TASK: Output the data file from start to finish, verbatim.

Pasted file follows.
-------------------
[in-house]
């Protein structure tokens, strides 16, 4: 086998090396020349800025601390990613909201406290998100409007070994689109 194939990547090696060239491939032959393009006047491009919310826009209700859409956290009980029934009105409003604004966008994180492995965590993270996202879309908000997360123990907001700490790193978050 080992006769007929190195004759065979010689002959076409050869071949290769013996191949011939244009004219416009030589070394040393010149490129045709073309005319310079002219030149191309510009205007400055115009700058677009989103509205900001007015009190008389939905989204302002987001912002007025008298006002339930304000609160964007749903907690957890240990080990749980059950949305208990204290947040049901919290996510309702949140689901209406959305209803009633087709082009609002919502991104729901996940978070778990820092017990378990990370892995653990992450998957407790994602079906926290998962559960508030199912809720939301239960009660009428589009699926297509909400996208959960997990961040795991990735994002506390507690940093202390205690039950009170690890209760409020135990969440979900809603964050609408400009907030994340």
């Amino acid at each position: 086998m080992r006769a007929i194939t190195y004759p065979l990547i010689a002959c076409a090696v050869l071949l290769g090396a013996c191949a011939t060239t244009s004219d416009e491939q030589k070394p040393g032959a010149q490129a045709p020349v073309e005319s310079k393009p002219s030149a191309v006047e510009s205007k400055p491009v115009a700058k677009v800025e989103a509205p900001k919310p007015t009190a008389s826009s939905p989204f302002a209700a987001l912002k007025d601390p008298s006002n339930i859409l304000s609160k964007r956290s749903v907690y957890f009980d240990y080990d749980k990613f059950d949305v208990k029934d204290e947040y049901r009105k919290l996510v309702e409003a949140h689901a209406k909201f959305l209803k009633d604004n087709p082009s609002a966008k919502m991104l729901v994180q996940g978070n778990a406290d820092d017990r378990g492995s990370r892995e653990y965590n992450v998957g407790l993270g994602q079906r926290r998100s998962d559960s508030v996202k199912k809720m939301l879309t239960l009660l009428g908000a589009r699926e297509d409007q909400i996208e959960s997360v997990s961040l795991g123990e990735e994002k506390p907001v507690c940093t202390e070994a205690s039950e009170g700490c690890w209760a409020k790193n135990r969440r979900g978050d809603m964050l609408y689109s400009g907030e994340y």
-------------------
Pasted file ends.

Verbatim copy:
[in-house]
């Protein structure tokens, strides 16, 4: 086998090396020349800025601390990613909201406290998100409007070994689109 194939990547090696060239491939032959393009006047491009919310826009209700859409956290009980029934009105409003604004966008994180492995965590993270996202879309908000997360123990907001700490790193978050 080992006769007929190195004759065979010689002959076409050869071949290769013996191949011939244009004219416009030589070394040393010149490129045709073309005319310079002219030149191309510009205007400055115009700058677009989103509205900001007015009190008389939905989204302002987001912002007025008298006002339930304000609160964007749903907690957890240990080990749980059950949305208990204290947040049901919290996510309702949140689901209406959305209803009633087709082009609002919502991104729901996940978070778990820092017990378990990370892995653990992450998957407790994602079906926290998962559960508030199912809720939301239960009660009428589009699926297509909400996208959960997990961040795991990735994002506390507690940093202390205690039950009170690890209760409020135990969440979900809603964050609408400009907030994340």
């Amino acid at each position: 086998m080992r006769a007929i194939t190195y004759p065979l990547i010689a002959c076409a090696v050869l071949l290769g090396a013996c191949a011939t060239t244009s004219d416009e491939q030589k070394p040393g032959a010149q490129a045709p020349v073309e005319s310079k393009p002219s030149a191309v006047e510009s205007k400055p491009v115009a700058k677009v800025e989103a509205p900001k919310p007015t009190a008389s826009s939905p989204f302002a209700a987001l912002k007025d601390p008298s006002n339930i859409l304000s609160k964007r956290s749903v907690y957890f009980d240990y080990d749980k990613f059950d949305v208990k029934d204290e947040y049901r009105k919290l996510v309702e409003a949140h689901a209406k909201f959305l209803k009633d604004n087709p082009s609002a966008k919502m991104l729901v994180q996940g978070n778990a406290d820092d017990r378990g492995s990370r892995e653990y965590n992450v998957g407790l993270g994602q079906r926290r998100s998962d559960s508030v996202k199912k809720m939301l879309t239960l009660l009428g908000a589009r699926e297509d409007q909400i996208e959960s997360v997990s961040l795991g123990e990735e994002k506390p907001v507690c940093t202390e070994a205690s039950e009170g700490c690890w209760a409020k790193n135990r969440r979900g978050d809603m964050l609408y689109s400009g907030e994340y």